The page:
PainRelief.com Interview with:
Susan Murphy, Sc.D., O.T.R.
Physical Medicine and Rehabilitation Department
Research Health Science Specialist
VA Ann Arbor Health Care System, GRECC
PainRelief.com: What is the background for this study?
Response: Chronic low back pain is very common and affects quality of life by reducing the ability to carry out needed and valued activities. In addition, people with chronic low back pain tend to have other symptoms like fatigue, sleep disturbances, and depression. Medications are typically prescribed but have side effects, and in some cases, may increase the risk of abuse and addiction. Non-pharmacological treatments are an important part of chronic pain management and may reduce pain as well as other symptoms.
In this study, we examined the use of self-administered acupressure as a pain management strategy in people with chronic low back pain. Acupressure is a Traditional Chinese Medicine technique in which physical pressure is applied to specific points on the body. It is similar to acupuncture, but instead of needles, pressure is applied with a finger, thumb, or device. In previous studies, people with cancer-related or osteoarthritis pain who self-applied acupressure had reduced symptoms such as pain and fatigue.
PainRelief.com: What are the main findings?
Response: Our pilot randomized controlled trial involved 67 participants with chronic low back pain. They were randomized into one of three groups – relaxing acupressure, stimulating acupressure, or usual care. Participants in the acupressure groups were trained to apply pressure to specific anatomical points on their body, and asked to complete daily treatment sessions for 6 weeks. We found that people who performed stimulating acupressure had improved pain and fatigue, and people who performed relaxing acupressure had improved pain after 6 weeks compared to those in the usual care group. No differences among the groups were found for sleep quality or disability after 6 weeks. Participants performed an average of 85% of the daily acupressure sessions and there were minimal adverse events. Adverse events, such as skin breakdown, muscle spasm, and headache were attributed to applying too much pressure and adjustments in application technique was done to avoid future issues.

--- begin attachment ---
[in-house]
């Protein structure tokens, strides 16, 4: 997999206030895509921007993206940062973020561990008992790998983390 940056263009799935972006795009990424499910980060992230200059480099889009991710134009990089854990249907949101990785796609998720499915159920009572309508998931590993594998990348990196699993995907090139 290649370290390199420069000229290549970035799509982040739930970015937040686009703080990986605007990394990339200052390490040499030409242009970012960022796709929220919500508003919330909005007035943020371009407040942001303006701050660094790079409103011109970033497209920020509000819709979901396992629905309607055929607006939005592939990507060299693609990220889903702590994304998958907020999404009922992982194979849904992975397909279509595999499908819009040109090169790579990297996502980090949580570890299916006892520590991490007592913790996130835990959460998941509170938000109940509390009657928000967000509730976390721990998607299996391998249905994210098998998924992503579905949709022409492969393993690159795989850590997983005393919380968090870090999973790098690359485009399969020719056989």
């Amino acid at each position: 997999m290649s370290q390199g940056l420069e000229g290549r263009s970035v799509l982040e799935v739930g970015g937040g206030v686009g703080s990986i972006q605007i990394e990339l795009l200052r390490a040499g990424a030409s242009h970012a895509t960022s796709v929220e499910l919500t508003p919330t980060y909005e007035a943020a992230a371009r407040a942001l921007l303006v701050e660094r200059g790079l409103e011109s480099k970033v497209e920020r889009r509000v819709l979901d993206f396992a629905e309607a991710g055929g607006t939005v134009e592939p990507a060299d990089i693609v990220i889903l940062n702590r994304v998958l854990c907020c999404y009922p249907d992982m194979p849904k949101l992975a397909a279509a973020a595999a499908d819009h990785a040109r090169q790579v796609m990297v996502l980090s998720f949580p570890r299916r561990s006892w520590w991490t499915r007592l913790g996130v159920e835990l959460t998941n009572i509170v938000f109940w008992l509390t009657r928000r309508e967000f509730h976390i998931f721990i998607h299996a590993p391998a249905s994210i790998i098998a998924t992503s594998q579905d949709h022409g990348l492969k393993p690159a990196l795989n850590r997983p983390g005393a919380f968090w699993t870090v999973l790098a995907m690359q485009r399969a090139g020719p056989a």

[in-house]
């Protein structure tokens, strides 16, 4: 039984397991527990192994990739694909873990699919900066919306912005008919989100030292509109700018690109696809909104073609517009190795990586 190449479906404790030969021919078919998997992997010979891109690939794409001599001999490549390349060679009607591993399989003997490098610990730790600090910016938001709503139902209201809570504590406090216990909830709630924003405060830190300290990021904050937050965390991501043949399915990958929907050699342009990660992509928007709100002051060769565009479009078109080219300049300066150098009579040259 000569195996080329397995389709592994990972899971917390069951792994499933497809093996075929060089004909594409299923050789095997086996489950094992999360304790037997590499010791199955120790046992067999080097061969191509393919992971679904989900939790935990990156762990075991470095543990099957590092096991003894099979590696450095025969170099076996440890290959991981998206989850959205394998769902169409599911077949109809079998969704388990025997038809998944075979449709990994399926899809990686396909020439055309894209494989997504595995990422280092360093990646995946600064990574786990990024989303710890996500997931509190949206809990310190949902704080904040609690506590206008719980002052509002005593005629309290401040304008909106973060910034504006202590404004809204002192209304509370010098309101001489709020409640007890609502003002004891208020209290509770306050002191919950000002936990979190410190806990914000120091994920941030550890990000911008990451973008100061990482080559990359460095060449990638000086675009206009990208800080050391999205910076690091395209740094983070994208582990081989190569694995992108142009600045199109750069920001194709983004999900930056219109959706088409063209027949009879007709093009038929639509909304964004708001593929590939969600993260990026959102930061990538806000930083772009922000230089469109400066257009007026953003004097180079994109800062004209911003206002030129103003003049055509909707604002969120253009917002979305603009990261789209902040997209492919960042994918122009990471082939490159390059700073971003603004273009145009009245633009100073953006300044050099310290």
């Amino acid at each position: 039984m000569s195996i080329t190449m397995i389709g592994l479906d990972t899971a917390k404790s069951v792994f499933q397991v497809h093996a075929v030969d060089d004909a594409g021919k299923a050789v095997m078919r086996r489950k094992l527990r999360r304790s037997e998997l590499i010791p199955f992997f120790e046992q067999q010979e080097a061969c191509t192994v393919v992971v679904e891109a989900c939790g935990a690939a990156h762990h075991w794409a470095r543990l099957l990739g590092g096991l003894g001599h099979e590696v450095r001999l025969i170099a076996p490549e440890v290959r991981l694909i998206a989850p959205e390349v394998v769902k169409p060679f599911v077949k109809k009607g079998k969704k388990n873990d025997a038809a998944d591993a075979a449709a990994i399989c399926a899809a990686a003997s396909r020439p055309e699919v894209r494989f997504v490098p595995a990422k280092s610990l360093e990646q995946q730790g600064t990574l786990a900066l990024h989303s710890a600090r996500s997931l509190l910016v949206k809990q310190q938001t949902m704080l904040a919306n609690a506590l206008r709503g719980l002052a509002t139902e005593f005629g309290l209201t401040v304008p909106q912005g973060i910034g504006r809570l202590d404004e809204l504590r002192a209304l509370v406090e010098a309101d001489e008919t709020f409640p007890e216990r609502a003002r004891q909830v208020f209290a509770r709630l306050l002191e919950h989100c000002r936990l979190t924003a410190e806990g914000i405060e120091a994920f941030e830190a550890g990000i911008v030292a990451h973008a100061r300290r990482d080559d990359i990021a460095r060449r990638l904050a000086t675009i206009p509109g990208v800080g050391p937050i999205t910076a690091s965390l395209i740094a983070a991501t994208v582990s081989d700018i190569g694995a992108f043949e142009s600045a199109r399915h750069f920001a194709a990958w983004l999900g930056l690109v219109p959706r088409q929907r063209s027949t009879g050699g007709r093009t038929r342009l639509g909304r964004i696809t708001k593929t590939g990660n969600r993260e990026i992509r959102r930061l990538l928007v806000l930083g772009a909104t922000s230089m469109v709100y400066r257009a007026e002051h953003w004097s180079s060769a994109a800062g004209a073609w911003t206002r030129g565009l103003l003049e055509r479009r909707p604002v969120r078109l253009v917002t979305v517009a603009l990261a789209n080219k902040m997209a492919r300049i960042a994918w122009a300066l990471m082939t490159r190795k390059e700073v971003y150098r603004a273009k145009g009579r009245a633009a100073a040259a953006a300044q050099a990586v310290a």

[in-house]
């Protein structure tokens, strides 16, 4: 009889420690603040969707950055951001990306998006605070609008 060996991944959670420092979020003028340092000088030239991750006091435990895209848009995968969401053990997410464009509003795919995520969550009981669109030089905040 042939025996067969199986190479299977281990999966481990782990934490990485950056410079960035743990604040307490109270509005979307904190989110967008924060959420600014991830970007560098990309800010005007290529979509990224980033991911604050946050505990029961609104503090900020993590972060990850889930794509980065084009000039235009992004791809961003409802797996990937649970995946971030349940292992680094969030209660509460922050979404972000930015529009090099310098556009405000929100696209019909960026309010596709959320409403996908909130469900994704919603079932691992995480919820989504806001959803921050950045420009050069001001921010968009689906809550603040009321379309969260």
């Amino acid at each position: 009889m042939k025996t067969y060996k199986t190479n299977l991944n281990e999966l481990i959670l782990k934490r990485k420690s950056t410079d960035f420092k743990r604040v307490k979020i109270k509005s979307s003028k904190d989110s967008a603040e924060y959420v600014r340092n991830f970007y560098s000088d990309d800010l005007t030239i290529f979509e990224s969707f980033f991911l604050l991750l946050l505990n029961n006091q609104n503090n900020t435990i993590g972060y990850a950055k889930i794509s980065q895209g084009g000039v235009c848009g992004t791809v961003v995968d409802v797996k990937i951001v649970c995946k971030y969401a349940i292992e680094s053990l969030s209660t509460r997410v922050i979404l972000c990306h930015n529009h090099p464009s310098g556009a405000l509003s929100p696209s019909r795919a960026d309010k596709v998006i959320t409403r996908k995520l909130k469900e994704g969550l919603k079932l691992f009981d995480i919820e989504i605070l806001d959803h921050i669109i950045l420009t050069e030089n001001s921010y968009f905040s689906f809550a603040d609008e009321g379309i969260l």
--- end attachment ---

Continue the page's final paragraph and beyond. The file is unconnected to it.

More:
PainRelief.com: What should readers take away from your report?
Response: Self-administered acupressure shows some promising effects on pain and fatigue in people with chronic low back pain. It is a low cost and low risk symptom management strategy that people can adhere to.
PainRelief.com: What recommendations do you have for future research as a result of this work?
Response: Because this was only a pilot study, larger studies are needed to support the effectiveness of this treatment for people with chronic low back pain.
Susan Lynn Murphy, Richard Edmund Harris, Nahid Roonizi Keshavarzi, Suzanna Maria Zick, Self-Administered Acupressure for Chronic Low Back Pain: A Randomized Controlled Pilot Trial, Pain Medicine, , pnz138, https://doi.org/10.1093/pm/pnz138
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